RIT Provost and Senior Vice President for Academic Affairs Ellen Granberg, who served as emcee for the event, and Jeffrey Harris, Chairman of the RIT Board of Trustees, awarded four honorary Doctorate of Humane Letters, including one in absentia to the Ukrainian President Volodymyr Zelenskyy, who courageously leads the efforts against the Russian invasion of his country.
Sergey Lyshevski, Professor of Electrical and Microelectronics Engineering at Kate Gleason College of Engineering, and Regina Kiperman-Kiselgof, Deputy Director of the Co-Op and Career Center at RIT’s National Technical Institute for the Deaf, both with ties to Ukraine , spoke and signed respectively as Zelenskyy’s award was presented to two current RIT Ukraine students, Seva Ivanchenko, an electrical engineering major, and her sister Sofia Iziumtseva, a freshman.
They said Zelenskyy displays “outstanding bravery and exceptional leadership” and “is an example of consistent action on a global scale.” Members of the RIT community stand in solidarity with President Zelensky and the Ukrainian people against tyranny and in favor of peace. We are joined by more than two dozen institutions of higher learning across the country in recognizing Mr. Zelenskyy’s strength with the concurrent presentation of honorary degrees.
Other honorary degree recipients were:
Bryant for his dedication to social change in the fields of technology. She helped Black Girls CODE grow from a grassroots initiative in 2011 to an international organization with 15 chapters across the United States and South Africa. Black Girls CODE has reached over 30,000 students and continues to thrive.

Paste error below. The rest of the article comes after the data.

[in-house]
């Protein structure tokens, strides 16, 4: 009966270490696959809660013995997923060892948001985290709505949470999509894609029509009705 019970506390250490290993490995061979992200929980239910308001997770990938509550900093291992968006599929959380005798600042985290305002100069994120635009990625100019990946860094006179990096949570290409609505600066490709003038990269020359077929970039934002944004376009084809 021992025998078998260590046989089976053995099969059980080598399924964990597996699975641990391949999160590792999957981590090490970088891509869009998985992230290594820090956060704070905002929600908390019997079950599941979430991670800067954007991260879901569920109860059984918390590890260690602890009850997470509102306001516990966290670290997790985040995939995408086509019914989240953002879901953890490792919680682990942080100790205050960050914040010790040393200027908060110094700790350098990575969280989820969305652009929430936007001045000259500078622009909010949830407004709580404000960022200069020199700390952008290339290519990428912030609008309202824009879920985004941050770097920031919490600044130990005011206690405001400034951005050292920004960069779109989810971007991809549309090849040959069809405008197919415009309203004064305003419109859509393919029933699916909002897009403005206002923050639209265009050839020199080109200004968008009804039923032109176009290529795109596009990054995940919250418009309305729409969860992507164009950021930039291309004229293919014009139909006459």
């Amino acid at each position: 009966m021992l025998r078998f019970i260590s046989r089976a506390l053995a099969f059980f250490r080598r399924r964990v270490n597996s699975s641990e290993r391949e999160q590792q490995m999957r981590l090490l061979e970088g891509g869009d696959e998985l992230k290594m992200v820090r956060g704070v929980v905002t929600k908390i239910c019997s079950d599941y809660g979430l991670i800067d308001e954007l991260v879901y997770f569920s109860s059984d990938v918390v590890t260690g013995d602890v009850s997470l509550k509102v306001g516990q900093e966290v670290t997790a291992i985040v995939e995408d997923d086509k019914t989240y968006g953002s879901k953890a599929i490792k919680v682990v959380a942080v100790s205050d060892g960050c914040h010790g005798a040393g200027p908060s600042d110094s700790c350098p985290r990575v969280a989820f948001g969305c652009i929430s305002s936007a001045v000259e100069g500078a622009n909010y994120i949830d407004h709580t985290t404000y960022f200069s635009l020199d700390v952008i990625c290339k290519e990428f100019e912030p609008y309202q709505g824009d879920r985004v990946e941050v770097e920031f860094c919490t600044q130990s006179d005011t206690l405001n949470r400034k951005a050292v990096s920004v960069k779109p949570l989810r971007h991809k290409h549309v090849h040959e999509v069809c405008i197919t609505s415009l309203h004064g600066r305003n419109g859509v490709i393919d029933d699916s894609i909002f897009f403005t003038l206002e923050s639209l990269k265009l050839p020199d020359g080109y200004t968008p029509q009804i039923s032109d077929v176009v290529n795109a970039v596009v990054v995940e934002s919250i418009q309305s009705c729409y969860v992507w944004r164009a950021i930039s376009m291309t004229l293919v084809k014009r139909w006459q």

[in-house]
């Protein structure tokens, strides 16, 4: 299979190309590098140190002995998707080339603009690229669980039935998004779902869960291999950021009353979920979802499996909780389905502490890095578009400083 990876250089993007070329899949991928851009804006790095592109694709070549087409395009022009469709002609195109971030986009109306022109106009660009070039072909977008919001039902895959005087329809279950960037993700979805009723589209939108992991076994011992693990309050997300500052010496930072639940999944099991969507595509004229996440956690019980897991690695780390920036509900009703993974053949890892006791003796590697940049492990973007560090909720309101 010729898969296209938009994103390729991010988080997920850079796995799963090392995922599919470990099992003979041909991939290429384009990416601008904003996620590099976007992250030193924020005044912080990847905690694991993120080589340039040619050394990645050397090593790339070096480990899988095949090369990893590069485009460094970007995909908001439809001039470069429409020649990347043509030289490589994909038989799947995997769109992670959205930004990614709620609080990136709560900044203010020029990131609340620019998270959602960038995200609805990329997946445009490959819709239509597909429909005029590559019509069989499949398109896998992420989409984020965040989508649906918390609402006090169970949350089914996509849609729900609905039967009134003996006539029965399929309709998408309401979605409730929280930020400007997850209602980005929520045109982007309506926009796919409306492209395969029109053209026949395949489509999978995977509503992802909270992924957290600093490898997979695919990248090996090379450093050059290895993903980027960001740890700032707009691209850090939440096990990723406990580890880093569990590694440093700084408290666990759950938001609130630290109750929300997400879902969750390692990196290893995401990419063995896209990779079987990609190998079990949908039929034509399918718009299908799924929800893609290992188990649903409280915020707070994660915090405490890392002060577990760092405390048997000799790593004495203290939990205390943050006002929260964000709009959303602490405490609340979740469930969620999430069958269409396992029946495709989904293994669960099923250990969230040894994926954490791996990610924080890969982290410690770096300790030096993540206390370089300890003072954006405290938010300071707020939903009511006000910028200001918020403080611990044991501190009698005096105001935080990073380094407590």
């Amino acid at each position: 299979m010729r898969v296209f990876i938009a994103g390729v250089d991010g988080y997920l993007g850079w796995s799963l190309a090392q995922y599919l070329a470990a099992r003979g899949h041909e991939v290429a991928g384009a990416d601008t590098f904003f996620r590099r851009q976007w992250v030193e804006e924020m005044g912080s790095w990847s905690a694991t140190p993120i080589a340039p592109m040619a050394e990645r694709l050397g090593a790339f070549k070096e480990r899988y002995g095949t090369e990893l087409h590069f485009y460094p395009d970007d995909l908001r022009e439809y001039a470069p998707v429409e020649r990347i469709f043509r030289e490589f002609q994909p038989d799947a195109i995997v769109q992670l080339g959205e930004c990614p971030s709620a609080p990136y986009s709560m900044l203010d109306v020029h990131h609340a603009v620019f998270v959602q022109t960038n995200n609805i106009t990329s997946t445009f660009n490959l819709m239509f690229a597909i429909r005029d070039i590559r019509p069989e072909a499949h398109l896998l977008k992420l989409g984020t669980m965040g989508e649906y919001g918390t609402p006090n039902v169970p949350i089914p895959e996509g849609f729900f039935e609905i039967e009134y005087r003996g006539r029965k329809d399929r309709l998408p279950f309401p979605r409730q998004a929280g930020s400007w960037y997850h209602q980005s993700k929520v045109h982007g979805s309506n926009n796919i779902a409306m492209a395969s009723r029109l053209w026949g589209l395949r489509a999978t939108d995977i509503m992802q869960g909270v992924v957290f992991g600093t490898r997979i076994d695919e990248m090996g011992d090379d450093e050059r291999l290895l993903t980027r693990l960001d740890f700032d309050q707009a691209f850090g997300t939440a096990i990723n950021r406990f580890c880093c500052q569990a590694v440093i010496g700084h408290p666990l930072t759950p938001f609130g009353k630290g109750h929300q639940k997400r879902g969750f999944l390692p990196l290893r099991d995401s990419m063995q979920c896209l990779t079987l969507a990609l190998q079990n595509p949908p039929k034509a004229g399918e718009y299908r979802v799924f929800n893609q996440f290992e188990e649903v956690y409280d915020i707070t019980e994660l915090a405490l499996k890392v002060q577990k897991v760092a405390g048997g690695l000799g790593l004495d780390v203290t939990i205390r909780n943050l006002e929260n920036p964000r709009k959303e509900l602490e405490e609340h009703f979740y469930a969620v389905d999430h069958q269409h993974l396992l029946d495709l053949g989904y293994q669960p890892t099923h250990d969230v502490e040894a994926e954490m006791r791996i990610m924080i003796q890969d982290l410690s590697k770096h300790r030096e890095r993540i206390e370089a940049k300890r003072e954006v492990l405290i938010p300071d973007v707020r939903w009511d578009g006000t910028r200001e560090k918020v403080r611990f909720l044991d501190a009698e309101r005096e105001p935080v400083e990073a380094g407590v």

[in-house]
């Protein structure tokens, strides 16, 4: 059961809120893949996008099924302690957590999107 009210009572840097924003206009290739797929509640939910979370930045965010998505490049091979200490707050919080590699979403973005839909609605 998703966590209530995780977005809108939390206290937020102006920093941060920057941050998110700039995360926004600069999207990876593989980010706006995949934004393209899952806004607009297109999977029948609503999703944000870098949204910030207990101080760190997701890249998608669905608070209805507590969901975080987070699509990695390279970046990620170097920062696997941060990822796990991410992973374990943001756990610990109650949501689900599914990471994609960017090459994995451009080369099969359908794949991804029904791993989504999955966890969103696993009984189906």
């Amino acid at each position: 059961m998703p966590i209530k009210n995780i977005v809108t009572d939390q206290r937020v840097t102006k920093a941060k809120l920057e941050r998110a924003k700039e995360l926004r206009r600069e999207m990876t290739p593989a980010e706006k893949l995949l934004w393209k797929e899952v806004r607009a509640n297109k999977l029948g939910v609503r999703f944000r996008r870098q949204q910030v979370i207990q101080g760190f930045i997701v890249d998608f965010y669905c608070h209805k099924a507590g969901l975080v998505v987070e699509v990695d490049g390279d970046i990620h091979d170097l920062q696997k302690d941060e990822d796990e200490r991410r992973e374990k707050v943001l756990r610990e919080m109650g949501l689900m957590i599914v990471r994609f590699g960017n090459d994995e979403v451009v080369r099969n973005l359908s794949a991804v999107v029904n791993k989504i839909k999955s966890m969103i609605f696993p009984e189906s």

Josephine King Olsen, former director of the Peace Corps, for her lifelong commitment to volunteer service, commitment to leadership development, focus on community issues, global social policy advocacy, and facilitation of international exchanges of students and professors. She was the keynote speaker for RIT’s virtual launch in 2020.
And G. Peter Jemison, a member of the Heron Clan of the Seneca Indian Nation, for his dedication to improving opportunities for Native American peoples, including his assistance in forming the Friends of Ganondagan. He was RIT’s first Native American Minett Professor, in the 2007-2008 academic year, is also a renowned filmmaker, writer, and artist, and his paintings, videos, and multimedia works have been exhibited in solo and group exhibitions in the whole world.
“The four remarkable individuals who have been selected to receive honorary degrees this year are the epitome of everything we represent at RIT. It is an honor to recognize these extraordinary personalities in this very special way,” said Munson. “Because of their creativity and innovation, their commitment to social justice and equality, and their selfless service to others, we hold them in high esteem and are proud to have them in the RIT family.”